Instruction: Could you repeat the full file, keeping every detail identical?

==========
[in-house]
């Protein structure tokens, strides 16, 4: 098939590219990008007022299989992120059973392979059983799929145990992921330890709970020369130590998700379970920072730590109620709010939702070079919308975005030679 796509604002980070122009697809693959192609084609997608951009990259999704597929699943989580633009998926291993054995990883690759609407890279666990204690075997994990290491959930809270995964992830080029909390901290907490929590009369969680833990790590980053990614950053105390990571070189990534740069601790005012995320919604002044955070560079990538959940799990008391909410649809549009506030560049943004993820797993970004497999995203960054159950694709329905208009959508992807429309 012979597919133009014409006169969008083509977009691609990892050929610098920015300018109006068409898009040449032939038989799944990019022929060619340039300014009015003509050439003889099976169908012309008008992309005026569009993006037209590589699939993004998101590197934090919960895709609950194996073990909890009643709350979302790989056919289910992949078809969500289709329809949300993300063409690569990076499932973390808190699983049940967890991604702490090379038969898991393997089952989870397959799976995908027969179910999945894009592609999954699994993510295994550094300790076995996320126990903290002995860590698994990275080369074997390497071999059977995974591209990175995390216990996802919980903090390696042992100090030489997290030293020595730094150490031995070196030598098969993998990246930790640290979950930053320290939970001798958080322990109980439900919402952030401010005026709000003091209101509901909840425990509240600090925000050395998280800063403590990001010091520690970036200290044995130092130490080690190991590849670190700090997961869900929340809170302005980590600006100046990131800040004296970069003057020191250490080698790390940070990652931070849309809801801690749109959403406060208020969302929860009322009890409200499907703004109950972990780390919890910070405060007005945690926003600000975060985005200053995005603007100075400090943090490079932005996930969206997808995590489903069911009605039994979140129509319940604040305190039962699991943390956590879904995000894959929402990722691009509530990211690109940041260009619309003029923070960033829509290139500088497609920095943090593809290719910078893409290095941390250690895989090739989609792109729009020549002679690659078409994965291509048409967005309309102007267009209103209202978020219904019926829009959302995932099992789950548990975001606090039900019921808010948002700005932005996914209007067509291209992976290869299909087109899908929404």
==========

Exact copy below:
[in-house]
């Protein structure tokens, strides 16, 4: 098939590219990008007022299989992120059973392979059983799929145990992921330890709970020369130590998700379970920072730590109620709010939702070079919308975005030679 796509604002980070122009697809693959192609084609997608951009990259999704597929699943989580633009998926291993054995990883690759609407890279666990204690075997994990290491959930809270995964992830080029909390901290907490929590009369969680833990790590980053990614950053105390990571070189990534740069601790005012995320919604002044955070560079990538959940799990008391909410649809549009506030560049943004993820797993970004497999995203960054159950694709329905208009959508992807429309 012979597919133009014409006169969008083509977009691609990892050929610098920015300018109006068409898009040449032939038989799944990019022929060619340039300014009015003509050439003889099976169908012309008008992309005026569009993006037209590589699939993004998101590197934090919960895709609950194996073990909890009643709350979302790989056919289910992949078809969500289709329809949300993300063409690569990076499932973390808190699983049940967890991604702490090379038969898991393997089952989870397959799976995908027969179910999945894009592609999954699994993510295994550094300790076995996320126990903290002995860590698994990275080369074997390497071999059977995974591209990175995390216990996802919980903090390696042992100090030489997290030293020595730094150490031995070196030598098969993998990246930790640290979950930053320290939970001798958080322990109980439900919402952030401010005026709000003091209101509901909840425990509240600090925000050395998280800063403590990001010091520690970036200290044995130092130490080690190991590849670190700090997961869900929340809170302005980590600006100046990131800040004296970069003057020191250490080698790390940070990652931070849309809801801690749109959403406060208020969302929860009322009890409200499907703004109950972990780390919890910070405060007005945690926003600000975060985005200053995005603007100075400090943090490079932005996930969206997808995590489903069911009605039994979140129509319940604040305190039962699991943390956590879904995000894959929402990722691009509530990211690109940041260009619309003029923070960033829509290139500088497609920095943090593809290719910078893409290095941390250690895989090739989609792109729009020549002679690659078409994965291509048409967005309309102007267009209103209202978020219904019926829009959302995932099992789950548990975001606090039900019921808010948002700005932005996914209007067509291209992976290869299909087109899908929404």